It is censorship when a government library filters a public use library computer. Not all censorship is a bad thing and unless you are an anarchist you are probably in favor of some form of censorship.

Broadly speaking censorship is the suppression of information (the information is sometimes in the form of pictures or audio). The information on the internet is not being suppressed in this case. It is still out there and available. What is happening is that the government is declining to provide that information. The first case is a negative action and the second case is the absence of a positive action.

If the government doesn't feed you that isn't the same as starving you by preventing you from obtaining food yourself. You can say that the government should commit the positive action but you cannot properly say that the absence of the positive action is the same as committing the negative action.
10.14.2008 7:55pm
KJJ:
The information on the internet is not being suppressed in this case. It is still out there and available. What is happening is that the government is declining to provide that information. The first case is a negative action and the second case is the absence of a positive action.



What if the federgovernment blocked library access to JohnMccain.com? According to you reasoning this would be acceptable becasue the site is still accessable elsewhere.

The government should block *any* content unless it invovles child pornography.
10.14.2008 8:46pm
DrGrishka (mail):
JS- Well, the fact that library may be the only way for some people to access the Net doesn't convince me. I think it is uncontroversial that a library does not have to have an internet connection. So it is under no obligation to be that source. The library may also be the only source to access the Wall Street Journal, yet I don't think it is required to subscribed to it.

C.Gray- I don't think that that is a correct analogy. Letting people browse the web, seems to me to be analogous to letting people browse the items you have on shelves. Except that in the case of the web, you only "virtually" have those items. But there is no obligation to have every page available, just like there is no obligation to have every book available (or to facilitate your access to books that are not available).
10.14.2008 10:04pm
Jay Myers:

What if the federgovernment blocked library access to JohnMccain.com? According to you reasoning this would be acceptable becasue the site is still accessable elsewhere.

They would not be censoring John McCain's political speech. However if they still permitted access to other politicians' websites then they would be guilty of using government resources to selectively promote the political campaigns of John McCain's opponents for the office of President. Their affirmative act is enabling access to the websites of Obama and the other candidates, not failing to provide access to McCain's website.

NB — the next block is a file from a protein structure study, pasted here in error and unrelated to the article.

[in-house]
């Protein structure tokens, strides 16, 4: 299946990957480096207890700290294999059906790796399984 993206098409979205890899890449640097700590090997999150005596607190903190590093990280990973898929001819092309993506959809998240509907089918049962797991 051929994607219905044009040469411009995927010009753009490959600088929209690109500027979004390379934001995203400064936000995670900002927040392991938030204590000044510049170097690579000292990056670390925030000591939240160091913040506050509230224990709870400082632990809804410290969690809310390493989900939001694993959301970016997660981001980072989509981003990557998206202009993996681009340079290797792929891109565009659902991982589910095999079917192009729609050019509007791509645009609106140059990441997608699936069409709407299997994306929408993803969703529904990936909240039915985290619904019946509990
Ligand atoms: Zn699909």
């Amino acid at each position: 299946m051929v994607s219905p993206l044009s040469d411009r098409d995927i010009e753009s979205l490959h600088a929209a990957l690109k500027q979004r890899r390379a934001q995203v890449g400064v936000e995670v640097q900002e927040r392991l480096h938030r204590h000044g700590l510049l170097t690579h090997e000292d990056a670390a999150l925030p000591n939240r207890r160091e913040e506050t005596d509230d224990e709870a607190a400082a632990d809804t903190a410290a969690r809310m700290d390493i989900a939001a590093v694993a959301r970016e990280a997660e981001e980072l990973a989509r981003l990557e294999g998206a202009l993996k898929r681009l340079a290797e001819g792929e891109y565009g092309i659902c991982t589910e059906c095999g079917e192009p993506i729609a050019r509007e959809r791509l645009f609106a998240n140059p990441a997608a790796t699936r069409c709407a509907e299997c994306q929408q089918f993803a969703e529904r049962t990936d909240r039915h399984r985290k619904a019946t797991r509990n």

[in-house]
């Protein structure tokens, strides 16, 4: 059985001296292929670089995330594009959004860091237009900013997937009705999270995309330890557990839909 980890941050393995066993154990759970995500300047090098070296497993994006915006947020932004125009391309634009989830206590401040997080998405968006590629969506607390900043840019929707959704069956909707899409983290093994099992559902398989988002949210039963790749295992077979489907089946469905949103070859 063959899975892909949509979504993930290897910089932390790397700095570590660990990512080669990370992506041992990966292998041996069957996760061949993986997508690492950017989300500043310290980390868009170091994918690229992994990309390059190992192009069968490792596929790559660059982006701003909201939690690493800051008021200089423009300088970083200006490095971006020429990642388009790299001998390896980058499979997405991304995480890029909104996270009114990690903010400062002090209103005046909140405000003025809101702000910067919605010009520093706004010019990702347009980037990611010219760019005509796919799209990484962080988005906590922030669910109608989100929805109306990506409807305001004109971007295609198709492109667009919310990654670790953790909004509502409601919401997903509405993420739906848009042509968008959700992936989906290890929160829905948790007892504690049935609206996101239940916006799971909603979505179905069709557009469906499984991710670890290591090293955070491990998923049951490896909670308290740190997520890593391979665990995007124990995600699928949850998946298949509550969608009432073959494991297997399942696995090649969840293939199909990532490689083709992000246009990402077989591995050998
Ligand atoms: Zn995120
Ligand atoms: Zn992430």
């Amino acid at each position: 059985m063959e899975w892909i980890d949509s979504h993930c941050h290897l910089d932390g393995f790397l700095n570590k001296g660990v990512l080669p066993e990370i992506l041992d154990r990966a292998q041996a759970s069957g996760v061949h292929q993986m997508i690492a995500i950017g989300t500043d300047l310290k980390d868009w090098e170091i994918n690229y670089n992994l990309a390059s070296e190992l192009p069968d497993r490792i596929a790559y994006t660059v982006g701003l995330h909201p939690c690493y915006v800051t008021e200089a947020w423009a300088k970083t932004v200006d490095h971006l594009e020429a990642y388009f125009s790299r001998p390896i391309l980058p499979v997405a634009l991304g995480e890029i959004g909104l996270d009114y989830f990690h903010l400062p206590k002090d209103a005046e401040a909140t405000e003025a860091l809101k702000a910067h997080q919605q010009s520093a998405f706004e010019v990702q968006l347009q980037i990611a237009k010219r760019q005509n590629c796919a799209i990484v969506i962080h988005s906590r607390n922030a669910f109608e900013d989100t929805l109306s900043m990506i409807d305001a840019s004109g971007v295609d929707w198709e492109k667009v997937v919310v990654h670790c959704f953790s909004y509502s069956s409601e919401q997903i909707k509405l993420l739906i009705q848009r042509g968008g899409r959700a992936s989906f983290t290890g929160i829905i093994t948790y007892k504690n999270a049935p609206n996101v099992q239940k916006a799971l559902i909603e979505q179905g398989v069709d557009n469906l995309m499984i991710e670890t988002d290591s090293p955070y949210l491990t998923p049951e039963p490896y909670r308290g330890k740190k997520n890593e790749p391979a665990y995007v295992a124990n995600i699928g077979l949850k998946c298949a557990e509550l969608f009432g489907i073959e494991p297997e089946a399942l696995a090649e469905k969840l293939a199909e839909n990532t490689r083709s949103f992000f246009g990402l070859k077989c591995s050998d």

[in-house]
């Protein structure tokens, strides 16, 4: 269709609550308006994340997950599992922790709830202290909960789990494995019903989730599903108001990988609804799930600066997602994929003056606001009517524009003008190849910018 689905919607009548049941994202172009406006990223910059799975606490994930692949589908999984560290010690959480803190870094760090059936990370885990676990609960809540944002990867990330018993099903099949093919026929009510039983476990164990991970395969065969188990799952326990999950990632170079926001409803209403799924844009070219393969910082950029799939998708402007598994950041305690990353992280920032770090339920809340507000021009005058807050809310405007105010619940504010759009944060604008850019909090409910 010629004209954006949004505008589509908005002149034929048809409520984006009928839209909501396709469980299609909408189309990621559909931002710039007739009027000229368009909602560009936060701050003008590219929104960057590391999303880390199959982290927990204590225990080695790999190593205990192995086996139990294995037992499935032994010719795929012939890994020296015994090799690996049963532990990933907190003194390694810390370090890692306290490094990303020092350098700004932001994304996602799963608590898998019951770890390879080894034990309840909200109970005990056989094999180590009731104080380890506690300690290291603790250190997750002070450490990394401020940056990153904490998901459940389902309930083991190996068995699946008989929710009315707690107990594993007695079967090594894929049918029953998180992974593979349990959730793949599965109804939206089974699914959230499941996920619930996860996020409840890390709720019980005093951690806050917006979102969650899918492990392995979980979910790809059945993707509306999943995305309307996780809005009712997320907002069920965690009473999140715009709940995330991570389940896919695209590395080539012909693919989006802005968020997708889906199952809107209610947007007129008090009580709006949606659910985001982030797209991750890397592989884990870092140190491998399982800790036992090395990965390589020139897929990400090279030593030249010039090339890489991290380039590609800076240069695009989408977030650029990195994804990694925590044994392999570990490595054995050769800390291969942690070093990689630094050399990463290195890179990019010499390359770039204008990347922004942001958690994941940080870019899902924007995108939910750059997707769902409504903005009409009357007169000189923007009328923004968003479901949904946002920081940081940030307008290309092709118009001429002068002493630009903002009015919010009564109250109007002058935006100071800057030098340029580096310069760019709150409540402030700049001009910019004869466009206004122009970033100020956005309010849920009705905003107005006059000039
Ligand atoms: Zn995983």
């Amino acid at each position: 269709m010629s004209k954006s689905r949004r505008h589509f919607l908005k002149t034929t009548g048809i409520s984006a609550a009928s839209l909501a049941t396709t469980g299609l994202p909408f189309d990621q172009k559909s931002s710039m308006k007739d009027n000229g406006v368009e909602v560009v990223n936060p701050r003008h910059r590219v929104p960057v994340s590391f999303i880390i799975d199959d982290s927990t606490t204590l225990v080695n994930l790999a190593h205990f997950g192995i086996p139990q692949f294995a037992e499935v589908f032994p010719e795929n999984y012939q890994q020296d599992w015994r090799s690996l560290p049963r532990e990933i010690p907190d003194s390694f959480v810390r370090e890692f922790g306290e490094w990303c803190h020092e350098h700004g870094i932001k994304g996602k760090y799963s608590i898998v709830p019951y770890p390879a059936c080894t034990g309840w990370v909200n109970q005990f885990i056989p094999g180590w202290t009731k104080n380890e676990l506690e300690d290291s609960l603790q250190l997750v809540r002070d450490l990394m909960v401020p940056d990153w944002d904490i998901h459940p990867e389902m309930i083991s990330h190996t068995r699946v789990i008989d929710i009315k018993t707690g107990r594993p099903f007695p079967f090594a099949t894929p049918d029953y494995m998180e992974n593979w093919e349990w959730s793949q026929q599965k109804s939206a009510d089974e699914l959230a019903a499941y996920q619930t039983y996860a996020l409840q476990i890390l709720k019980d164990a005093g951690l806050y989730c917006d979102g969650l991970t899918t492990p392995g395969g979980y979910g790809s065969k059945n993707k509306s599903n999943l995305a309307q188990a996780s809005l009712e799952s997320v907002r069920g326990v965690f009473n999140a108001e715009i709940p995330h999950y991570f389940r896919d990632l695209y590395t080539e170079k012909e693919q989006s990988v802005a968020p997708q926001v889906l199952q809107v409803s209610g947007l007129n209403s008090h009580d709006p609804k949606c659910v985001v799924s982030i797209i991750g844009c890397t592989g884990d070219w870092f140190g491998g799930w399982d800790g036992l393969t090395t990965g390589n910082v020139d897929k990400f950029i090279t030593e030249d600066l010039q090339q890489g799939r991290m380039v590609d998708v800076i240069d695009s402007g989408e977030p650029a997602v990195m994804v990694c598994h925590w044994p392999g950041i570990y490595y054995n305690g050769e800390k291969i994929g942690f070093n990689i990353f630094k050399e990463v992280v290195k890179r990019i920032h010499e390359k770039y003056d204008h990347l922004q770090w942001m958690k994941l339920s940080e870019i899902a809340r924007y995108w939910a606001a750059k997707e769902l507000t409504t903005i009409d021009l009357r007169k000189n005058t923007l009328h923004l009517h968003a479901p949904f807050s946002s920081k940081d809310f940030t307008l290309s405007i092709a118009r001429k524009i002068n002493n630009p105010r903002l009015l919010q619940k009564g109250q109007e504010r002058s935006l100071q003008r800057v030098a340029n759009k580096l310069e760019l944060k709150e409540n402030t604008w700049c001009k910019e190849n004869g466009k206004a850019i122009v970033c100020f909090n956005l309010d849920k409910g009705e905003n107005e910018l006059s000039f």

It's no different than if a Congressman used his office staff to work on his campaign. You wouldn't think to say that he is censoring his opponent by not having his staff also work on their campaign.
10.15.2008 4:29am
David Burt (mail) (www):
I've got nearly all the Bradburn legal documents on my website here http://filteringfacts.org/legal/bradburn/

I don't agree that the Supreme Court interpreted CIPA so as to "require" disabling the filter. From Justice Rehnquist's plurality opinion:

Assuming that such erroneous blocking presents constitutional difficulties, any such concerns are dispelled by the ease with which patrons may have the filtering software disabled. When a patron encounters a blocked site, he need only ask a librarian to unblock it or (at least in the case of adults) disable the filter.

And from Justice Kennedy's concurring opinion:

If some libraries do not have the capacity to unblock specific Web sites or to disable the filter or if it is shown that an adult user's election to view constitutionally protected Internet material is burdened in some other substantial way, that would be the subject for an as-applied challenge, not the facial challenge made in this case.

While the Supreme Court seems to be suggesting disabling or unblocking of websites as a way to avoid First Amendment problems, it does not appear to be "requiring" it. Further, even if one does assume this is a legal requirement, note how both the plurality and concurring opinion both specifically state that either unblocking of specific websites or disabling the filter meet the same ends. So the library concerned about First Amendment considerations can unblock specific sites request by patrons if they don't want to disable the filter.

Note the policy implications for unblocking sites vs removing the fitler are huge, hence the disagreement.
--David burt
10.16.2008 10:54am